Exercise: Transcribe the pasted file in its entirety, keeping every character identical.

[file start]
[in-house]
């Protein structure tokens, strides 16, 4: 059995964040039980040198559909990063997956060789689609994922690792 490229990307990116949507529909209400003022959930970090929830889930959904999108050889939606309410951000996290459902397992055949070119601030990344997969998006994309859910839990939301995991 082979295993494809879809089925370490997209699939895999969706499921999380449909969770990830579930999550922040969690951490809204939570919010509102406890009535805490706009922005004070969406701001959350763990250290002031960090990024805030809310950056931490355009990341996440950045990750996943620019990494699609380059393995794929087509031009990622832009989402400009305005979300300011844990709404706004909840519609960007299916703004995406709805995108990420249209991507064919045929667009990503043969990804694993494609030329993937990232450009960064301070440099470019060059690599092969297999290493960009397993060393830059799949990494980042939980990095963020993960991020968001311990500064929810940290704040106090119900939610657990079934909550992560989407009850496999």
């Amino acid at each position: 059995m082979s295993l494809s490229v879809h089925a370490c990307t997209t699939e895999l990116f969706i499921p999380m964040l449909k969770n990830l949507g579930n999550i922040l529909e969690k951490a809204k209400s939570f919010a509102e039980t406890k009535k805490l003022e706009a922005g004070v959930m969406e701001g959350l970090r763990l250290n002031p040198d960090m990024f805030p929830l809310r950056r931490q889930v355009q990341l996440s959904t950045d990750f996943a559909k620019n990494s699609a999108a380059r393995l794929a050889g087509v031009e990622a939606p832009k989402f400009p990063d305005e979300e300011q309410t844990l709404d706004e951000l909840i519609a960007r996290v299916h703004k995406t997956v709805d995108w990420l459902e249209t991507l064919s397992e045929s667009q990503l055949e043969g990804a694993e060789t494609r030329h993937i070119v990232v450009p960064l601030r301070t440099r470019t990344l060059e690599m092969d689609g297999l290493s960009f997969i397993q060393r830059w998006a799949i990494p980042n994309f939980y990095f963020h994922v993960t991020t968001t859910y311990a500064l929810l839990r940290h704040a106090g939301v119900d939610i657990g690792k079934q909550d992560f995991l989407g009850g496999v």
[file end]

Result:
[in-house]
């Protein structure tokens, strides 16, 4: 059995964040039980040198559909990063997956060789689609994922690792 490229990307990116949507529909209400003022959930970090929830889930959904999108050889939606309410951000996290459902397992055949070119601030990344997969998006994309859910839990939301995991 082979295993494809879809089925370490997209699939895999969706499921999380449909969770990830579930999550922040969690951490809204939570919010509102406890009535805490706009922005004070969406701001959350763990250290002031960090990024805030809310950056931490355009990341996440950045990750996943620019990494699609380059393995794929087509031009990622832009989402400009305005979300300011844990709404706004909840519609960007299916703004995406709805995108990420249209991507064919045929667009990503043969990804694993494609030329993937990232450009960064301070440099470019060059690599092969297999290493960009397993060393830059799949990494980042939980990095963020993960991020968001311990500064929810940290704040106090119900939610657990079934909550992560989407009850496999």
């Amino acid at each position: 059995m082979s295993l494809s490229v879809h089925a370490c990307t997209t699939e895999l990116f969706i499921p999380m964040l449909k969770n990830l949507g579930n999550i922040l529909e969690k951490a809204k209400s939570f919010a509102e039980t406890k009535k805490l003022e706009a922005g004070v959930m969406e701001g959350l970090r763990l250290n002031p040198d960090m990024f805030p929830l809310r950056r931490q889930v355009q990341l996440s959904t950045d990750f996943a559909k620019n990494s699609a999108a380059r393995l794929a050889g087509v031009e990622a939606p832009k989402f400009p990063d305005e979300e300011q309410t844990l709404d706004e951000l909840i519609a960007r996290v299916h703004k995406t997956v709805d995108w990420l459902e249209t991507l064919s397992e045929s667009q990503l055949e043969g990804a694993e060789t494609r030329h993937i070119v990232v450009p960064l601030r301070t440099r470019t990344l060059e690599m092969d689609g297999l290493s960009f997969i397993q060393r830059w998006a799949i990494p980042n994309f939980y990095f963020h994922v993960t991020t968001t859910y311990a500064l929810l839990r940290h704040a106090g939301v119900d939610i657990g690792k079934q909550d992560f995991l989407g009850g496999v």